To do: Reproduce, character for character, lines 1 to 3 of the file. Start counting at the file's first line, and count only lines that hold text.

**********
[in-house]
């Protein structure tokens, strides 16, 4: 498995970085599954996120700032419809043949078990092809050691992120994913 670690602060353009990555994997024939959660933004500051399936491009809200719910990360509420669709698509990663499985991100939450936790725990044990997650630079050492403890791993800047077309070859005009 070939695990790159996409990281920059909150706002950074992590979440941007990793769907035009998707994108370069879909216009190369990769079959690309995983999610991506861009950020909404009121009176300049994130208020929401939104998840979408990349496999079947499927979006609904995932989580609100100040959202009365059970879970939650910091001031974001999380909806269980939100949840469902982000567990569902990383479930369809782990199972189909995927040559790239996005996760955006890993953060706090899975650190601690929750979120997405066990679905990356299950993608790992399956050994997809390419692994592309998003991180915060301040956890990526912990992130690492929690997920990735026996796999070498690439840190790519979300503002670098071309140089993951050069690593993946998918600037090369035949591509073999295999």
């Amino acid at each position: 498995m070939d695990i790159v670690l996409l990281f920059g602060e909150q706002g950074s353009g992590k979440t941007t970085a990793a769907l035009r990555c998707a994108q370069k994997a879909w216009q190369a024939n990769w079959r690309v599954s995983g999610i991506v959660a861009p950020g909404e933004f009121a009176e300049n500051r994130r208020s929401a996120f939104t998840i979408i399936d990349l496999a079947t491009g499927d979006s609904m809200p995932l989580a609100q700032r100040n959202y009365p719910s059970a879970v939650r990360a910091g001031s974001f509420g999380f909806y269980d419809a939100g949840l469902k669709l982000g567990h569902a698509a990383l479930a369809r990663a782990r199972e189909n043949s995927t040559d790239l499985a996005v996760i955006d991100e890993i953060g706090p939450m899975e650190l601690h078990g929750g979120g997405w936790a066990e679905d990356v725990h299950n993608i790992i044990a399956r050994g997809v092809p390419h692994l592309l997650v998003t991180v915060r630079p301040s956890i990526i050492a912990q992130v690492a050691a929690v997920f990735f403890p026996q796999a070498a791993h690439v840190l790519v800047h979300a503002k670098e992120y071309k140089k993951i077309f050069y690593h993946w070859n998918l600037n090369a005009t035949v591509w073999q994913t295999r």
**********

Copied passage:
[in-house]
């Protein structure tokens, strides 16, 4: 498995970085599954996120700032419809043949078990092809050691992120994913 670690602060353009990555994997024939959660933004500051399936491009809200719910990360509420669709698509990663499985991100939450936790725990044990997650630079050492403890791993800047077309070859005009 070939695990790159996409990281920059909150706002950074992590979440941007990793769907035009998707994108370069879909216009190369990769079959690309995983999610991506861009950020909404009121009176300049994130208020929401939104998840979408990349496999079947499927979006609904995932989580609100100040959202009365059970879970939650910091001031974001999380909806269980939100949840469902982000567990569902990383479930369809782990199972189909995927040559790239996005996760955006890993953060706090899975650190601690929750979120997405066990679905990356299950993608790992399956050994997809390419692994592309998003991180915060301040956890990526912990992130690492929690997920990735026996796999070498690439840190790519979300503002670098071309140089993951050069690593993946998918600037090369035949591509073999295999």
């Amino acid at each position: 498995m070939d695990i790159v670690l996409l990281f920059g602060e909150q706002g950074s353009g992590k979440t941007t970085a990793a769907l035009r990555c998707a994108q370069k994997a879909w216009q190369a024939n990769w079959r690309v599954s995983g999610i991506v959660a861009p950020g909404e933004f009121a009176e300049n500051r994130r208020s929401a996120f939104t998840i979408i399936d990349l496999a079947t491009g499927d979006s609904m809200p995932l989580a609100q700032r100040n959202y009365p719910s059970a879970v939650r990360a910091g001031s974001f509420g999380f909806y269980d419809a939100g949840l469902k669709l982000g567990h569902a698509a990383l479930a369809r990663a782990r199972e189909n043949s995927t040559d790239l499985a996005v996760i955006d991100e890993i953060g706090p939450m899975e650190l601690h078990g929750g979120g997405w936790a066990e679905d990356v725990h299950n993608i790992i044990a399956r050994g997809v092809p390419h692994l592309l997650v998003t991180v915060r630079p301040s956890i990526i050492a912990q992130v690492a050691a929690v997920f990735f403890p026996q796999a070498a791993h690439v840190l790519v800047h979300a503002k670098e992120y071309k140089k993951i077309f050069y690593h993946w070859n998918l600037n090369a005009t035949v591509w073999q994913t295999r």